Capitec on the threat of South Africa being greylisted

 ·22 Aug 2022

Capitec and the banking industry at large are planning for what a possible greylisting could mean for the South African economy.

Speaking at a media round table (19 August), Wim de Bruyn, Capitec’s chief information officer, said that the bank is actively working with the South African Reserve Bank (SARB) on avoiding a greylisting.

He added that the banking industry as a whole is doing everything it can and is cognisant of the new tweaks, enhancements and additional requirements that are being put in place to mitigate possible money laundering and terrorist financing in the country.

“If it were to happen, we are planning for what impact it may have,” said De Bruyn. Capitec, as primarily a retail bank, will, however, see less of an impact compared to banks that conclude lots of cross-border transactions.

Graham Lee, the group executive for Capitec’s retail bank division, added that the discourse around greylisting is dependent on what government wants to do.

He said that the new mechanisms of managing a possible greylisting relate to the criminal justice system and the ability of suspicious financial activity to be uncovered and prosecuted.

In July of this year, the SARB’s Prudential Authority warned banks within the country that they are at high risk of being used for financial crimes.

This follows a report by the international watchdog, the Financial Action Task Force (FATF), that identified significant weaknesses in parts of South Africa’s financial regulation.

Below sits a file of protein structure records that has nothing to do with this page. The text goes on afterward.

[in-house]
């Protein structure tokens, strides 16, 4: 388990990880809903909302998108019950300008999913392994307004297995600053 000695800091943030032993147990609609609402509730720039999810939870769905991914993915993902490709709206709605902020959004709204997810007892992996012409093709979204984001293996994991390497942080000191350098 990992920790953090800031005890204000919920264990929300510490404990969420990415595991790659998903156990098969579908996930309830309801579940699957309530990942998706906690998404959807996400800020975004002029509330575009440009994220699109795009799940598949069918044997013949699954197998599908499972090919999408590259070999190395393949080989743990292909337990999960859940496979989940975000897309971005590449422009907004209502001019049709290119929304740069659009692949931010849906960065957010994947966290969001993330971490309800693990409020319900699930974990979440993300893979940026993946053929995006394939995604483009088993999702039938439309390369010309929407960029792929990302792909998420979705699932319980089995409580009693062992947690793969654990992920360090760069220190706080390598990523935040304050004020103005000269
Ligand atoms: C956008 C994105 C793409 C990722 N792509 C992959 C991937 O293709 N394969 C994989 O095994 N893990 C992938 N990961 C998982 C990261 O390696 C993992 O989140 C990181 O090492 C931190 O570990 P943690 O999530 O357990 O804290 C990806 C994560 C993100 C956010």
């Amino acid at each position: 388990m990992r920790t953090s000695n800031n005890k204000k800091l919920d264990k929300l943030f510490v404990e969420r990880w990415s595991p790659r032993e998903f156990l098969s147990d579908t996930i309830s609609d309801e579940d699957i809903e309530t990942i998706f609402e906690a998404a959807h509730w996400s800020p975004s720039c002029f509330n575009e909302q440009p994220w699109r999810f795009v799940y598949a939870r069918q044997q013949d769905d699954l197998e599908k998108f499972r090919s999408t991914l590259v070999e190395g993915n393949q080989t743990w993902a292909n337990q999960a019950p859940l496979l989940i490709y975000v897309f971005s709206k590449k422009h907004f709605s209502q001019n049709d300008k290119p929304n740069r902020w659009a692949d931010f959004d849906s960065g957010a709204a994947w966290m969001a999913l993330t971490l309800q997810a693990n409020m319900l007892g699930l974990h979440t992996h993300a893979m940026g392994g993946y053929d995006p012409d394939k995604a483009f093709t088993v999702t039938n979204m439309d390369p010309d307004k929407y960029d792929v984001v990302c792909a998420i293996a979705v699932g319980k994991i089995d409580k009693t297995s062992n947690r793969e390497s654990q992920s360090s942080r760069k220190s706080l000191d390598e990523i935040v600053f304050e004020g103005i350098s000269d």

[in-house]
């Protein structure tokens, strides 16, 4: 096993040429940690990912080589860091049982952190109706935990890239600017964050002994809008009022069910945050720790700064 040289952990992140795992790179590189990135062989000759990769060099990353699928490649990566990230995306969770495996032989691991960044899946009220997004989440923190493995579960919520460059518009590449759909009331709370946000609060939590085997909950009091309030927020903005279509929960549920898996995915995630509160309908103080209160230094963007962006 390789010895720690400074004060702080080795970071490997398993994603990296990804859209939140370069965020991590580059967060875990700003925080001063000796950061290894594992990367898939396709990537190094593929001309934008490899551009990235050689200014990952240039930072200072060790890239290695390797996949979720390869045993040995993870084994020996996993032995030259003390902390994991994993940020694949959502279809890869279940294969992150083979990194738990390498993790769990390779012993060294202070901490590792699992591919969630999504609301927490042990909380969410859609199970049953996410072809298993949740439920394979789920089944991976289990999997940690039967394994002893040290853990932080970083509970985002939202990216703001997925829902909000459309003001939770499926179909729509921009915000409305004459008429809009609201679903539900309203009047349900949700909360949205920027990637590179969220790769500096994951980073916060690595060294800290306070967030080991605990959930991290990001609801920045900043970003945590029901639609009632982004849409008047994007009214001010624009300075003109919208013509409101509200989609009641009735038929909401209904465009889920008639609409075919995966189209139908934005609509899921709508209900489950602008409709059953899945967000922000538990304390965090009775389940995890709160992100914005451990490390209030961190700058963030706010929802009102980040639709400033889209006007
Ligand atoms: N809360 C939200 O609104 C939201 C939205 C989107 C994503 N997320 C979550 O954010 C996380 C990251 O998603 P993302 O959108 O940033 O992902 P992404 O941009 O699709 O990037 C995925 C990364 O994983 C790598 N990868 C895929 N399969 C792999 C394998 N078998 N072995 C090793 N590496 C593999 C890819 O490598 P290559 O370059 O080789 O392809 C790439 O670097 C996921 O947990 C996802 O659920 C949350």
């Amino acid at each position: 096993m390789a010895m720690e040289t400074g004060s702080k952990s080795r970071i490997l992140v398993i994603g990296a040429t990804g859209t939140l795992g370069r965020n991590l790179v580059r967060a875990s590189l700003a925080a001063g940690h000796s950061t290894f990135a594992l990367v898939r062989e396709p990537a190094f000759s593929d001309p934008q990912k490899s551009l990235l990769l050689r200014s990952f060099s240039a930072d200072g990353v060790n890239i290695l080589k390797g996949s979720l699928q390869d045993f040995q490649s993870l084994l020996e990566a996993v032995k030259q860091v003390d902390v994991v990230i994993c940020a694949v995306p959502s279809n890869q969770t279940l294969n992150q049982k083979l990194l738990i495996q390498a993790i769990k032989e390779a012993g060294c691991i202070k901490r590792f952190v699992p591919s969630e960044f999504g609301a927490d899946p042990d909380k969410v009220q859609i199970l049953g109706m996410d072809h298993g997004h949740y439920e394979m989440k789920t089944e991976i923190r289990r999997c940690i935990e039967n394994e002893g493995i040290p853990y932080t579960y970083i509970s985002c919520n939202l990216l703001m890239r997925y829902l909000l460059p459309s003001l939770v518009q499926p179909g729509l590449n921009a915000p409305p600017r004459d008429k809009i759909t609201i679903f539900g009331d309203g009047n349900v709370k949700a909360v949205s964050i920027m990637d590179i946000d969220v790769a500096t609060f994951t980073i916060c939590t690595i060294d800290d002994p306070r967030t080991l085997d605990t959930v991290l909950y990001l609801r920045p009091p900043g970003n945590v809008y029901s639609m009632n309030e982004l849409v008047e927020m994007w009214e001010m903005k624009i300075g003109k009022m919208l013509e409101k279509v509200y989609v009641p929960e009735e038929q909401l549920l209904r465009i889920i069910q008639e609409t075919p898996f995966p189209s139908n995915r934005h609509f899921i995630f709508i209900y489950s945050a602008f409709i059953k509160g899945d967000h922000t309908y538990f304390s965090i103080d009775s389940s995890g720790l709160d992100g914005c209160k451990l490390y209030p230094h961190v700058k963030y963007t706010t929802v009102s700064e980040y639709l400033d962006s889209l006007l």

The banking industry in South Africa is generally considered to be at high risk for money laundering, financing of terrorism, and proliferation financing (funding of nuclear or chemical weapons and their components), according to the Prudential Authority (PA). However, the greatest risk is concentrated at the top, among the five largest banks.

Cabinet has announced the approval of new amendment bills that seek to take on money laundering and terrorist financing in the country.

Recommendations made by the FATF are being addressed through amendments, in the form of bills, to the following pieces of legislation:

  • Financial Intelligence Centre Act;
  • Nonprofit Organisations Act;
  • Trust Property Control Act;
  • Companies Act;
  • Financial Sector Regulations Act, and;
  • The Protection of Constitutional Democracy Against Terrorist and Related Activities Act.

South Africa has until the beginning of October to show the FATF that there is a sufficient plan to address these shortfalls in order to avoid a greylisting that could make doing business in the country even harder – with more compliance steps required in certain transactions.

Analysts, economists and banking experts have warned that the actual outcome of the greylisting could see South Africa shut out of certain financial markets, which would have a negative effect on the wider economy as well as on consumer prices.

On Thursday (18 August), minister of finance Enoch Godongwana published an explanatory note on the General Laws (Anti-Money Laundering and Combating Terrorism Financing) Amendment Bill, which he aims to introduce to the National Assembly in the third quarter of 2022.

The bill makes amendments to four key financial acts, changing wording and responsibilities to better secure South Africa’s financial systems from money laundering and terrorism financing.

The acting director-general of the National Treasury, Ismail Momoniat, said that the bills are expected to be finalised by the end of this year.

“While it will take about three years to effect all necessary changes, the country must demonstrate that we’ve got a credible action plan,” said Momoniat.

Read: Massive changes on the cards for South Africa’s finance laws as greylisting draws near

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